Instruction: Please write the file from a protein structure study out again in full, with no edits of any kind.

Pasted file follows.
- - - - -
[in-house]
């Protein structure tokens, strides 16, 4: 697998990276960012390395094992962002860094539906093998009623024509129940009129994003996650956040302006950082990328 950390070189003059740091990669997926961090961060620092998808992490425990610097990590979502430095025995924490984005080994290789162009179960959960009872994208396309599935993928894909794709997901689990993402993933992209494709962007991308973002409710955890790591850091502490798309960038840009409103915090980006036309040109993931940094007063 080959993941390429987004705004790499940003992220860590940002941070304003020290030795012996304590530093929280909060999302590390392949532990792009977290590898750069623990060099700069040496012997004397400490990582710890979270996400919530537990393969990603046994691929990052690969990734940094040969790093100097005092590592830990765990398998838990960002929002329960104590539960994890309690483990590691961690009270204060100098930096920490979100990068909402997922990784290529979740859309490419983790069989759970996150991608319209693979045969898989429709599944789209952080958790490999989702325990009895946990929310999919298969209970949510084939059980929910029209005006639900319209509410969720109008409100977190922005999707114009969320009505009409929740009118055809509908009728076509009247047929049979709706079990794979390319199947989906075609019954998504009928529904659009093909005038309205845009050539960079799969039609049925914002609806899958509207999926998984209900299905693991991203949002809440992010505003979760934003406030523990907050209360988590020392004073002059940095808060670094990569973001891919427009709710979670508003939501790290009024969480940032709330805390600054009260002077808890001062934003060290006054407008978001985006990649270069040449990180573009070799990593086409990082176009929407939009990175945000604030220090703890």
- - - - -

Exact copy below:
[in-house]
């Protein structure tokens, strides 16, 4: 697998990276960012390395094992962002860094539906093998009623024509129940009129994003996650956040302006950082990328 950390070189003059740091990669997926961090961060620092998808992490425990610097990590979502430095025995924490984005080994290789162009179960959960009872994208396309599935993928894909794709997901689990993402993933992209494709962007991308973002409710955890790591850091502490798309960038840009409103915090980006036309040109993931940094007063 080959993941390429987004705004790499940003992220860590940002941070304003020290030795012996304590530093929280909060999302590390392949532990792009977290590898750069623990060099700069040496012997004397400490990582710890979270996400919530537990393969990603046994691929990052690969990734940094040969790093100097005092590592830990765990398998838990960002929002329960104590539960994890309690483990590691961690009270204060100098930096920490979100990068909402997922990784290529979740859309490419983790069989759970996150991608319209693979045969898989429709599944789209952080958790490999989702325990009895946990929310999919298969209970949510084939059980929910029209005006639900319209509410969720109008409100977190922005999707114009969320009505009409929740009118055809509908009728076509009247047929049979709706079990794979390319199947989906075609019954998504009928529904659009093909005038309205845009050539960079799969039609049925914002609806899958509207999926998984209900299905693991991203949002809440992010505003979760934003406030523990907050209360988590020392004073002059940095808060670094990569973001891919427009709710979670508003939501790290009024969480940032709330805390600054009260002077808890001062934003060290006054407008978001985006990649270069040449990180573009070799990593086409990082176009929407939009990175945000604030220090703890």